18 terms

Landmark US Supreme Court Cases

Marbury v. Madison
The 1803 case in which Chief Justice John Marshall and his associates first asserted the right of the Supreme Court to determine the meaning of the U.S. Constitution. The decision established the Court's power of judicial review over acts of Congress, in this case the Judiciary Act of 1789
Mculloch v. Maryland
1819; Established Congressional Authority over the States;1819, state tax on the Second Bank of the US was unconstitutional, and a national bank is implied by the 'necessary and proper' clause of the Constitution. Federal law over state law.
Gibbons v. Ogden
This case involved New York trying to grant a monopoly on waterborne trade between New York and New Jersey. Judge Marshall, of the Supreme Court, sternly reminded the state of New York that the Constitution gives Congress alone the control of interstate commerce. Marshall's decision, in 1824, was a major blow on states' rights.
Plessy v. Ferguson
an 1896 Supreme Court Case in which Chief Justice Melville Fuller declared that state laws that enforced racial segregation (such as the Jim Crow laws) were constitutional if "separate but equal" facilities were provided for both races
Brown v. Board of Education of Topeka
1954 supreme court ruling reversing the policy of segregation, declaring that seperate can never be equal and a year later ordered the integration of all public schools with all deliberate speed society became less racist
The Heart of Atlanta Motel, Inc v. U.S.
1964; Motel refused to except blacks. Court ruled the Civil rights act of 1964 was constitutional and that congress could use its power to regulate commerce within states to do away with racial segregation and discrimination.
Swann v. Charlotte-Mecklenburg Board of Education
Court ruled remedial plans were to be judged by their effectiveness, predominately black schools required close scrutiny bu courts, non-contiguous attendance zones were within the courts remedial powers, and no guidelines could be established concerning busing of students to schools (1971)
Korematsu v. U.S.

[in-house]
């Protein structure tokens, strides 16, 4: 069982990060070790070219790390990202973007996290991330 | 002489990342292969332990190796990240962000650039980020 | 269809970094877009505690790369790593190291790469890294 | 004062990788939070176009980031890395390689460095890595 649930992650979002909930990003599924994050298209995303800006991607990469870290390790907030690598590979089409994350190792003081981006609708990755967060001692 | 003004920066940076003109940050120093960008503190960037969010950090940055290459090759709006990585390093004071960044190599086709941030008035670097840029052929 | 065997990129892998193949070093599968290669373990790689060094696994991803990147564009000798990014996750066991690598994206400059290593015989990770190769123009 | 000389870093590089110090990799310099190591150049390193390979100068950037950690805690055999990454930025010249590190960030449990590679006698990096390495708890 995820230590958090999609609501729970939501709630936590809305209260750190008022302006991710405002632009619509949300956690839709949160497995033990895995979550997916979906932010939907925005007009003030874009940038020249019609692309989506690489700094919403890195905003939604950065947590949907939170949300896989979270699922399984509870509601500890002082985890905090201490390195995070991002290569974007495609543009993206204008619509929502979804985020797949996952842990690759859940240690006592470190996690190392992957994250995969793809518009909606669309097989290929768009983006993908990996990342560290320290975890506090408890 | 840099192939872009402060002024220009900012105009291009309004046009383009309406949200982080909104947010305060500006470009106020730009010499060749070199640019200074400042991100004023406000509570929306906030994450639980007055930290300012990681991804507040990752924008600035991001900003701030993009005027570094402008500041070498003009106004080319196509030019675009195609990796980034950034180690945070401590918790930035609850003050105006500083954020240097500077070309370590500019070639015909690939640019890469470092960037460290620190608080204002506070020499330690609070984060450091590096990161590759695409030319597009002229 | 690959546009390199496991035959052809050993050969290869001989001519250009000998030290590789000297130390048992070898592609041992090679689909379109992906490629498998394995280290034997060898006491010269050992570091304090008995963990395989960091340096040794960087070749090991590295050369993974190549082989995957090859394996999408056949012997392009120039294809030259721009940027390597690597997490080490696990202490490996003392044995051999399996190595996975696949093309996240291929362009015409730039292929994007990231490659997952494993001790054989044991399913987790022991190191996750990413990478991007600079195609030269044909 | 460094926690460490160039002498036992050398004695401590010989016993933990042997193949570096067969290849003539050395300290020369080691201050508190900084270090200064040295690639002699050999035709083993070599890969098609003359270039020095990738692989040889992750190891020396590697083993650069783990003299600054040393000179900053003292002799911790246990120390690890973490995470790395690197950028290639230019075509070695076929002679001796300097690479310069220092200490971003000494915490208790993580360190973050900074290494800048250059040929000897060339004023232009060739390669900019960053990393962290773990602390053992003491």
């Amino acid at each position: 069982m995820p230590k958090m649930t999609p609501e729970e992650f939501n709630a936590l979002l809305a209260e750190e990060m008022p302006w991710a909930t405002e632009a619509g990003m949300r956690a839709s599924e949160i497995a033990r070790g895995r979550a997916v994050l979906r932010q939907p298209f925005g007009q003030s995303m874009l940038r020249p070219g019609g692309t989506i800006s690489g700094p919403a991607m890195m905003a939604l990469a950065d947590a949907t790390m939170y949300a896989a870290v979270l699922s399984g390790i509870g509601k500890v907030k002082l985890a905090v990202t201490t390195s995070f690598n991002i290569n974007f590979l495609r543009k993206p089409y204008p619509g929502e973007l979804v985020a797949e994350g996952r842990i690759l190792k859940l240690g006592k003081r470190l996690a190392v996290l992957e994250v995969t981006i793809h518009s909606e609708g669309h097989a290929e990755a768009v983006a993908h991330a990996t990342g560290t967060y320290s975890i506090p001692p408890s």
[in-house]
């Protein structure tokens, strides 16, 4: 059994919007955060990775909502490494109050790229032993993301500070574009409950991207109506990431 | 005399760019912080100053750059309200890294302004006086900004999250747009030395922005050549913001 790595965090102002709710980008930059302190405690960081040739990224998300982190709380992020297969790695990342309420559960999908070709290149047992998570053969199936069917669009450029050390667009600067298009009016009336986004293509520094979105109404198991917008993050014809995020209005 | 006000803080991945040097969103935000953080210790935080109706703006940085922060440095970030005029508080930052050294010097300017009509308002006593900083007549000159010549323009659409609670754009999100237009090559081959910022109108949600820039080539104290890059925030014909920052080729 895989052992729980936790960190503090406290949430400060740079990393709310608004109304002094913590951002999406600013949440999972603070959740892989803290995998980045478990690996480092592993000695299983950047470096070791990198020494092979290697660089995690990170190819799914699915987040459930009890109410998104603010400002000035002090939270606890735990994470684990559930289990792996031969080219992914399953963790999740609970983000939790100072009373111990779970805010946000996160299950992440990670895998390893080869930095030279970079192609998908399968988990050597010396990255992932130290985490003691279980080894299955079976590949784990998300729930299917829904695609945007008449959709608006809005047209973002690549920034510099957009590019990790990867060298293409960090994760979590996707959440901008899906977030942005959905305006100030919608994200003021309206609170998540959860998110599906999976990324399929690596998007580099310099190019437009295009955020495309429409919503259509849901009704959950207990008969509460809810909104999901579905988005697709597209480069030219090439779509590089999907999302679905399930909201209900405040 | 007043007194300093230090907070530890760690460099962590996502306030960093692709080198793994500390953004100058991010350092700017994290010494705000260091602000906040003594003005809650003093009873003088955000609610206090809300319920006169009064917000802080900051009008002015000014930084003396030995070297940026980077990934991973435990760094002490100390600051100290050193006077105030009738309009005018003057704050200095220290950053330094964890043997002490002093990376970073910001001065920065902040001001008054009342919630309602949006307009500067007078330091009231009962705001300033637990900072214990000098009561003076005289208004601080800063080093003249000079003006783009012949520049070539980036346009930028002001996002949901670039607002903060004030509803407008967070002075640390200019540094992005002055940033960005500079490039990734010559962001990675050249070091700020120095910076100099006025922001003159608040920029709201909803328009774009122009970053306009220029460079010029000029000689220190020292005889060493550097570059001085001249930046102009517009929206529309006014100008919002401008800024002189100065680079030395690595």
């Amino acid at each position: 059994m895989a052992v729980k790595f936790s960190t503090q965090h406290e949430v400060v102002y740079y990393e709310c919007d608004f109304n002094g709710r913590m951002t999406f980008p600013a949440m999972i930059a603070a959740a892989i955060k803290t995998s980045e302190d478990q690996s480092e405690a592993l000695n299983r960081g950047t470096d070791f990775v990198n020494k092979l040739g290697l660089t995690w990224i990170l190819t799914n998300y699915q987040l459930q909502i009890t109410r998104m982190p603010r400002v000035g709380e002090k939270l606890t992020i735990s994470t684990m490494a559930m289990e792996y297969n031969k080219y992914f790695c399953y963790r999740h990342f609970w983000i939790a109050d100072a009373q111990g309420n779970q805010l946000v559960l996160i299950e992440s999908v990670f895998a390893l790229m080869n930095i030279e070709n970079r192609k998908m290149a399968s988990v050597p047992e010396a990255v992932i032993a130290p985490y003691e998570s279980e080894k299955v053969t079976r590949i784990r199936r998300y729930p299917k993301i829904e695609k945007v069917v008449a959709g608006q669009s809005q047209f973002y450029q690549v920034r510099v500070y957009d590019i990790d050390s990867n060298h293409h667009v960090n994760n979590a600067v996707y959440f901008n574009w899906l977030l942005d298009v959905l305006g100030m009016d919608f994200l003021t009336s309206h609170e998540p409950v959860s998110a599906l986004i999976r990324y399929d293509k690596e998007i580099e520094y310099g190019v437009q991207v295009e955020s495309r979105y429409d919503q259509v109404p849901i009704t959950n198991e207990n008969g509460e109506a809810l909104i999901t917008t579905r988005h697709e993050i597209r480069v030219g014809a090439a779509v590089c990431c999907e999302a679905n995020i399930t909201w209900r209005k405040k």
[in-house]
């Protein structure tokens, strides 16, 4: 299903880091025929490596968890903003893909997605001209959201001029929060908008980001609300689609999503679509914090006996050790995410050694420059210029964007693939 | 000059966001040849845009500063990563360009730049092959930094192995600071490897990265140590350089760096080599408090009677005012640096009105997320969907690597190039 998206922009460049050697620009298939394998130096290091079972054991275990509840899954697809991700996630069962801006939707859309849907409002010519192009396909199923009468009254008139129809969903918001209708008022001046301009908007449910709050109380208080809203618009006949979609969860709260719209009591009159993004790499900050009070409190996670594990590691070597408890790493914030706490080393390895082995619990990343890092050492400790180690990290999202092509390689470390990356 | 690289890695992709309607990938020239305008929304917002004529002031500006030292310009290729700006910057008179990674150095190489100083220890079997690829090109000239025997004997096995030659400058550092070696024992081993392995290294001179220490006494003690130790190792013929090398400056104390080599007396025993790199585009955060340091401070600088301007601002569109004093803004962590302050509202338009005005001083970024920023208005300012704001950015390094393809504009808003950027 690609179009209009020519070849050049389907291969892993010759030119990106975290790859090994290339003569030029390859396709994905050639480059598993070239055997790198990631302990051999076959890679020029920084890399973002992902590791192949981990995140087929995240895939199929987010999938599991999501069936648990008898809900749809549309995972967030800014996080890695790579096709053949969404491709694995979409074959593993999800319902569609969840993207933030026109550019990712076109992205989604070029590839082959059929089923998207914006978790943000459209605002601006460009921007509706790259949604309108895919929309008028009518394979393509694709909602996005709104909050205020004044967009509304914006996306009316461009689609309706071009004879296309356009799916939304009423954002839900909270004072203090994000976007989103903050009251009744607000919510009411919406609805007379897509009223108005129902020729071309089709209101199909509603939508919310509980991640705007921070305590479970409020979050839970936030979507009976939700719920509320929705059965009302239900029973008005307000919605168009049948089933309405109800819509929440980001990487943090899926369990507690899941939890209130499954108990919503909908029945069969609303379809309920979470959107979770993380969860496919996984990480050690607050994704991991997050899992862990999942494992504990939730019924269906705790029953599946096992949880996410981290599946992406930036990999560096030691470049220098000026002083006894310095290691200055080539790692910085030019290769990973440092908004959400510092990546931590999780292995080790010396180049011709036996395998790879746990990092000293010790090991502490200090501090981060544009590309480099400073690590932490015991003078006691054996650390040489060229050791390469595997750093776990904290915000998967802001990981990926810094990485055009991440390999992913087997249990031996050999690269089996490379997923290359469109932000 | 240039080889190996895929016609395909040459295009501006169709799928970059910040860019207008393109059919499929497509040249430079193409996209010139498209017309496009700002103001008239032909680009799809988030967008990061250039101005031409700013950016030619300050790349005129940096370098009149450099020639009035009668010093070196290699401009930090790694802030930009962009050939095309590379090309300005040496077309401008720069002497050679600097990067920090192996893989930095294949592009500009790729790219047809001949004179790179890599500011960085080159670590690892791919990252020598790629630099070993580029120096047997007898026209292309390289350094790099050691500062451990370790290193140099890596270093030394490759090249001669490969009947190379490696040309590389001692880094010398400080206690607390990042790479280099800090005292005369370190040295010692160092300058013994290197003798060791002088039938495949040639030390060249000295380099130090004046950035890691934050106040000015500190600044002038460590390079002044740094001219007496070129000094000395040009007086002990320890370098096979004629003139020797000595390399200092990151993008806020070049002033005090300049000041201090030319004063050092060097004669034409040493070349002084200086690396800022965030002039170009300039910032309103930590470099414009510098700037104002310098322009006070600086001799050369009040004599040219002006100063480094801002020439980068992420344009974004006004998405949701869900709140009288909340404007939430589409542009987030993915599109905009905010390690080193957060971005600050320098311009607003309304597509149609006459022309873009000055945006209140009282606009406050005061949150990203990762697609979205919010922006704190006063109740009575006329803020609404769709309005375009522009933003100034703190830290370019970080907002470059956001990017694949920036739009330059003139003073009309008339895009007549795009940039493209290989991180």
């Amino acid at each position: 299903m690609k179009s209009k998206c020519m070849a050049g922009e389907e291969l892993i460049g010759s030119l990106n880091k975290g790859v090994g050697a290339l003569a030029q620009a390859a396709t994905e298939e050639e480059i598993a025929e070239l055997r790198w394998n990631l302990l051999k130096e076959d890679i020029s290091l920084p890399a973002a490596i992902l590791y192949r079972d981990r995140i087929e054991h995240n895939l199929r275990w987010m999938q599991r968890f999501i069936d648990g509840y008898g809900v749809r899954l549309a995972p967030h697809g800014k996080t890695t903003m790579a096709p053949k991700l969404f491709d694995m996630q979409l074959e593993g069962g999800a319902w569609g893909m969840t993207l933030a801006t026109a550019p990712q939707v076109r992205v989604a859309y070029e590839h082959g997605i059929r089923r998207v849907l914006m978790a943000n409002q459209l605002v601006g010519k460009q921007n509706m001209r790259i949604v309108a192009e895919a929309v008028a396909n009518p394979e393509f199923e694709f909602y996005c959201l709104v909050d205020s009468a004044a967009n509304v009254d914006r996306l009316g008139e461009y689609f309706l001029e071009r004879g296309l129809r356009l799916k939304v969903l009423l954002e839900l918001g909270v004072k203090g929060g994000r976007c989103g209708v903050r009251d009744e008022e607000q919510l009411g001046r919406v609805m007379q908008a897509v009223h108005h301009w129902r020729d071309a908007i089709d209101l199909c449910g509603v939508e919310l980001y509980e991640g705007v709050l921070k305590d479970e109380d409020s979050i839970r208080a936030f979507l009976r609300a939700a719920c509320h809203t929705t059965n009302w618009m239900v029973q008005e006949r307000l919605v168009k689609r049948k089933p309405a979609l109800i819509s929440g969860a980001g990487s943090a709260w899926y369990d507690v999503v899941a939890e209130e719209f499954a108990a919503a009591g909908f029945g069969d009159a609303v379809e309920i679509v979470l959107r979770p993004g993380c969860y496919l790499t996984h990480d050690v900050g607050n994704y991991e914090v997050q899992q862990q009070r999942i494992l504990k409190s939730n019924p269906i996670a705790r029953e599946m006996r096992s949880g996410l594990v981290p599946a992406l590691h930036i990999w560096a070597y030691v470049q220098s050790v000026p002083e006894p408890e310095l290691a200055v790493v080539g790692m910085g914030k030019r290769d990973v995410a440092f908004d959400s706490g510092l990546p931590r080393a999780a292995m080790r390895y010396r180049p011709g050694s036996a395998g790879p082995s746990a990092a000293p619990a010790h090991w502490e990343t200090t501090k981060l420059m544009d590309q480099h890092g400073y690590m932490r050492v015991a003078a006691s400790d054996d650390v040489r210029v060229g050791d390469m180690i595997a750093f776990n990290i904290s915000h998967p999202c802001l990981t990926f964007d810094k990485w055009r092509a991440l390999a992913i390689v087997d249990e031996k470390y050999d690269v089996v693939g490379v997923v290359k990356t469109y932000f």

One exception to the statement that there were no efforts to round up immigrants at the beginning of America's involvement in WWII was the roundup of 110,000 Japanese into concentration camps on the Pacific coast after Pearl Harbor in 1941. They appealed to the Supreme Court, but the court upheld these concentration camps and the U.S. did not formally apologize until 1988.
Mapp v. Ohio
The 1961 Supreme Court decision ruling that the Fourth Amendment's protection against unreasonable searches and seizures must be extended to the states as well as to the federal government.
Gideon v. Wainwright
1963 supreme court decision holding that anyone accused of a felony where imprisonment may be imposed, however poor he or she might be, has a right to a lawyer. 6th Amendment
Miranda v. Arizona
The 1966 Supreme Court decision that sets guidelines for police questioning of accused persons to protect them against self-incrimination and to protect their right to counsel.
Texas v. Johnson
1989 case in which the Supreme Court struck down a law banning the burning of the American flag on the grounds that such action was symbolic speech protected by the first amendment
Tinker v. Des Moines School District
1969 - The First Amendment, as applied through the Fourteenth, did not permit a public school to punish a student for wearing a black armband as an anti-war protest, absent any evidence that the rule was necessary to avoid substantial interference with school discipline or the rights of others.
New Jersey v. T.L.O.
School officials can search a student suspected of violating school policy; school administrators have greater latitude in conducting a search than police or similar authorities in order to maintain an environment where learning can take place (1985)
Furman v. Georgia
This 1972 Supreme Court case struck down all state laws allowing the death penalty stating that they allowed for too much discretion on the part of the judge and jury resulting in lack of consistent administration of the penalty.
Gregg v. Georgia
The 1976 Supreme Court decision that upheld the constitutionality of the death penalty, stating that "It is an extreme sanction, suitable to the most extreme of crimes." The court did not, therefore, believe that the death sentence constitutes cruel and unusual punishment.
U.S. v. Nixon
The 1974 case in which the supreme court unanimously held that the doctrine of executive privilege was implicit in the constitution but could not be extended to protect document relevant to criminal prosecutions
Scott v. Sanford
Speaking for a widely divided court, Chief Justice Taney ruled that Dred Scott was not a citizen and had no standing in court; Scott's residence in a free state and territory had not made him free since he returned to Missouri; Congress had no power to prohibit slavery in a territory (based on the 5th Amendment right of a person to be secure from seizure of property), thus voiding the Missouri Compromise of 1820.